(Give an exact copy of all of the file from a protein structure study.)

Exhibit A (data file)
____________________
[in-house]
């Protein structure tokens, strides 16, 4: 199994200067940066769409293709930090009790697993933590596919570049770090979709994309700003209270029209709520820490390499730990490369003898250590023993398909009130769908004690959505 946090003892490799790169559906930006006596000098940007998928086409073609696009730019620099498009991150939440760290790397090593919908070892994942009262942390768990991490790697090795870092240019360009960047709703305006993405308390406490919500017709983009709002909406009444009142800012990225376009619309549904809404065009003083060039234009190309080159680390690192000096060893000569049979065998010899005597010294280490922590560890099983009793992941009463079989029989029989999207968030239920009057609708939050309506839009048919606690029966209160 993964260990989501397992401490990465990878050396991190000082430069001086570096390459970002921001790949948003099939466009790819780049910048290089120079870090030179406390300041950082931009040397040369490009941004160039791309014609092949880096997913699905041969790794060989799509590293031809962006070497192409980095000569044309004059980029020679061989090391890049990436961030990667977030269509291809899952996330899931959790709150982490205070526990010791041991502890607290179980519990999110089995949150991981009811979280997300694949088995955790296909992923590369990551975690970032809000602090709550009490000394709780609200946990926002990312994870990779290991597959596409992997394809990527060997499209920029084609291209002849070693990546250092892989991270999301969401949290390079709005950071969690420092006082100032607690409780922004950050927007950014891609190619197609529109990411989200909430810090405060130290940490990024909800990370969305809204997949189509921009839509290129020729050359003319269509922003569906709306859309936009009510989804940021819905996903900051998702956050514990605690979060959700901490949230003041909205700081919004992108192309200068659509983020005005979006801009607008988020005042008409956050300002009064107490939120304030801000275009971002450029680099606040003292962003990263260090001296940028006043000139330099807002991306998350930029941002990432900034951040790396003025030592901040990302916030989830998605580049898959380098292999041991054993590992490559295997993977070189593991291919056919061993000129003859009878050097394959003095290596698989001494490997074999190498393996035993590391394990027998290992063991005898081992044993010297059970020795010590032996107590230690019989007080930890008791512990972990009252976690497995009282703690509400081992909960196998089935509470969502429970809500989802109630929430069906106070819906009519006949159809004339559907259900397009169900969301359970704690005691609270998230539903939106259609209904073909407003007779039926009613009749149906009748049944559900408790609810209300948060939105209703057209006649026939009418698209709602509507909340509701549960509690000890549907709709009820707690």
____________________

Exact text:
[in-house]
């Protein structure tokens, strides 16, 4: 199994200067940066769409293709930090009790697993933590596919570049770090979709994309700003209270029209709520820490390499730990490369003898250590023993398909009130769908004690959505 946090003892490799790169559906930006006596000098940007998928086409073609696009730019620099498009991150939440760290790397090593919908070892994942009262942390768990991490790697090795870092240019360009960047709703305006993405308390406490919500017709983009709002909406009444009142800012990225376009619309549904809404065009003083060039234009190309080159680390690192000096060893000569049979065998010899005597010294280490922590560890099983009793992941009463079989029989029989999207968030239920009057609708939050309506839009048919606690029966209160 993964260990989501397992401490990465990878050396991190000082430069001086570096390459970002921001790949948003099939466009790819780049910048290089120079870090030179406390300041950082931009040397040369490009941004160039791309014609092949880096997913699905041969790794060989799509590293031809962006070497192409980095000569044309004059980029020679061989090391890049990436961030990667977030269509291809899952996330899931959790709150982490205070526990010791041991502890607290179980519990999110089995949150991981009811979280997300694949088995955790296909992923590369990551975690970032809000602090709550009490000394709780609200946990926002990312994870990779290991597959596409992997394809990527060997499209920029084609291209002849070693990546250092892989991270999301969401949290390079709005950071969690420092006082100032607690409780922004950050927007950014891609190619197609529109990411989200909430810090405060130290940490990024909800990370969305809204997949189509921009839509290129020729050359003319269509922003569906709306859309936009009510989804940021819905996903900051998702956050514990605690979060959700901490949230003041909205700081919004992108192309200068659509983020005005979006801009607008988020005042008409956050300002009064107490939120304030801000275009971002450029680099606040003292962003990263260090001296940028006043000139330099807002991306998350930029941002990432900034951040790396003025030592901040990302916030989830998605580049898959380098292999041991054993590992490559295997993977070189593991291919056919061993000129003859009878050097394959003095290596698989001494490997074999190498393996035993590391394990027998290992063991005898081992044993010297059970020795010590032996107590230690019989007080930890008791512990972990009252976690497995009282703690509400081992909960196998089935509470969502429970809500989802109630929430069906106070819906009519006949159809004339559907259900397009169900969301359970704690005691609270998230539903939106259609209904073909407003007779039926009613009749149906009748049944559900408790609810209300948060939105209703057209006649026939009418698209709602509507909340509701549960509690000890549907709709009820707690």